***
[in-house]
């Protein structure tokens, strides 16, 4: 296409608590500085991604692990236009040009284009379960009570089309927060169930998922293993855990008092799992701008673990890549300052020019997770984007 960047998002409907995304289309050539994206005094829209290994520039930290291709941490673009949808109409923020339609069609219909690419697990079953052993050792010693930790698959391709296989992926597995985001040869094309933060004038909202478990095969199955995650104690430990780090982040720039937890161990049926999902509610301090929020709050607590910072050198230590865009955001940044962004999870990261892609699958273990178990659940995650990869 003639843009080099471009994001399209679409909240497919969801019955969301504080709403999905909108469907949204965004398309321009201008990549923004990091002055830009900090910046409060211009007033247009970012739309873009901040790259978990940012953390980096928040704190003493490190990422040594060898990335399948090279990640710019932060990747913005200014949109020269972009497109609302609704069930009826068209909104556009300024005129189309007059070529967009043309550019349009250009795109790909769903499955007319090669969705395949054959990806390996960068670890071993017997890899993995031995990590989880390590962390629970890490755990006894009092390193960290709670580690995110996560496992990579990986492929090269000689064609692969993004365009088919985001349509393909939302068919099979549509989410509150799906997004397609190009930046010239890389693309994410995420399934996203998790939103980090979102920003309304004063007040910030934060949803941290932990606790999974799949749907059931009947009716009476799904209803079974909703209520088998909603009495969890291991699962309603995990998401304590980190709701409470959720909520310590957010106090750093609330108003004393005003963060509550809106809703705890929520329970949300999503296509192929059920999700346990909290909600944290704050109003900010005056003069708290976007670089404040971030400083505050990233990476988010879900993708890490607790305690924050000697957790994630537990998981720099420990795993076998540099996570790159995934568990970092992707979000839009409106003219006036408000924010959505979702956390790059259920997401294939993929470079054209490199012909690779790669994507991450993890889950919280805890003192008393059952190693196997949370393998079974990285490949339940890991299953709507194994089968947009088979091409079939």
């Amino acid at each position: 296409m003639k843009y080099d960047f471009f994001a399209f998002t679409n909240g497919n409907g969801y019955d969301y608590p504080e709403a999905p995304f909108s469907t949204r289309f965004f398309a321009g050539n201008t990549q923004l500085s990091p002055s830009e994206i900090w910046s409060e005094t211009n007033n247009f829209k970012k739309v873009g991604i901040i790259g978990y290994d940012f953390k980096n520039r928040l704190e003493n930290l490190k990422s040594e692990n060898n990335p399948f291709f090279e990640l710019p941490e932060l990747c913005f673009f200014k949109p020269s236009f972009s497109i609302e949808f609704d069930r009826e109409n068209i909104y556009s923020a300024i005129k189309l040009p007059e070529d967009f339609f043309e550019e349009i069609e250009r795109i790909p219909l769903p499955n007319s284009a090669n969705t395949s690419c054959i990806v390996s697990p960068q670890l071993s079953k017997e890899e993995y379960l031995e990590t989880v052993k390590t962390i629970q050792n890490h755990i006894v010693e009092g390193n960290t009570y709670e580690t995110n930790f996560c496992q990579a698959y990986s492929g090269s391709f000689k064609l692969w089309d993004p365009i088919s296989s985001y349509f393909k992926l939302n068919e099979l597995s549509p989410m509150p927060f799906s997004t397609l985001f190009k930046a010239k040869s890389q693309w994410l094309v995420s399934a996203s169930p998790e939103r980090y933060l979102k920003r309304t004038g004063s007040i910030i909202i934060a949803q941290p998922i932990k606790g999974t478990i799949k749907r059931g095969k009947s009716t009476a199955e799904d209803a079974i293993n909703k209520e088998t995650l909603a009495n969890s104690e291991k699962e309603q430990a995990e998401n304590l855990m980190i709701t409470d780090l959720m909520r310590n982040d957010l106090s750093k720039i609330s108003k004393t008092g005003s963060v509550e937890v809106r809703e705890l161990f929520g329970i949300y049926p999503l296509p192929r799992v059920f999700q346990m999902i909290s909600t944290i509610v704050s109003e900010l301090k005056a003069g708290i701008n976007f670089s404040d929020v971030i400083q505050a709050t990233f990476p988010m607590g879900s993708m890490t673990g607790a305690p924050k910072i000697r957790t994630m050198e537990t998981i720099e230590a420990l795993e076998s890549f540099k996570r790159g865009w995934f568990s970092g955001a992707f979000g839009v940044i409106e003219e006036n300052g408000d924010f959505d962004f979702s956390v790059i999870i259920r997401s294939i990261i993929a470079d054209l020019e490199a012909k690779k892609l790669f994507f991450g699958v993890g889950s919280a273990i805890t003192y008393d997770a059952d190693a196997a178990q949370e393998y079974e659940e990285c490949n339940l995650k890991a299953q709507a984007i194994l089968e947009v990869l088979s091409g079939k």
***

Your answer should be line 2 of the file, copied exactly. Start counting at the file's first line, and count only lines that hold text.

């Protein structure tokens, strides 16, 4: 296409608590500085991604692990236009040009284009379960009570089309927060169930998922293993855990008092799992701008673990890549300052020019997770984007 960047998002409907995304289309050539994206005094829209290994520039930290291709941490673009949808109409923020339609069609219909690419697990079953052993050792010693930790698959391709296989992926597995985001040869094309933060004038909202478990095969199955995650104690430990780090982040720039937890161990049926999902509610301090929020709050607590910072050198230590865009955001940044962004999870990261892609699958273990178990659940995650990869 003639843009080099471009994001399209679409909240497919969801019955969301504080709403999905909108469907949204965004398309321009201008990549923004990091002055830009900090910046409060211009007033247009970012739309873009901040790259978990940012953390980096928040704190003493490190990422040594060898990335399948090279990640710019932060990747913005200014949109020269972009497109609302609704069930009826068209909104556009300024005129189309007059070529967009043309550019349009250009795109790909769903499955007319090669969705395949054959990806390996960068670890071993017997890899993995031995990590989880390590962390629970890490755990006894009092390193960290709670580690995110996560496992990579990986492929090269000689064609692969993004365009088919985001349509393909939302068919099979549509989410509150799906997004397609190009930046010239890389693309994410995420399934996203998790939103980090979102920003309304004063007040910030934060949803941290932990606790999974799949749907059931009947009716009476799904209803079974909703209520088998909603009495969890291991699962309603995990998401304590980190709701409470959720909520310590957010106090750093609330108003004393005003963060509550809106809703705890929520329970949300999503296509192929059920999700346990909290909600944290704050109003900010005056003069708290976007670089404040971030400083505050990233990476988010879900993708890490607790305690924050000697957790994630537990998981720099420990795993076998540099996570790159995934568990970092992707979000839009409106003219006036408000924010959505979702956390790059259920997401294939993929470079054209490199012909690779790669994507991450993890889950919280805890003192008393059952190693196997949370393998079974990285490949339940890991299953709507194994089968947009088979091409079939």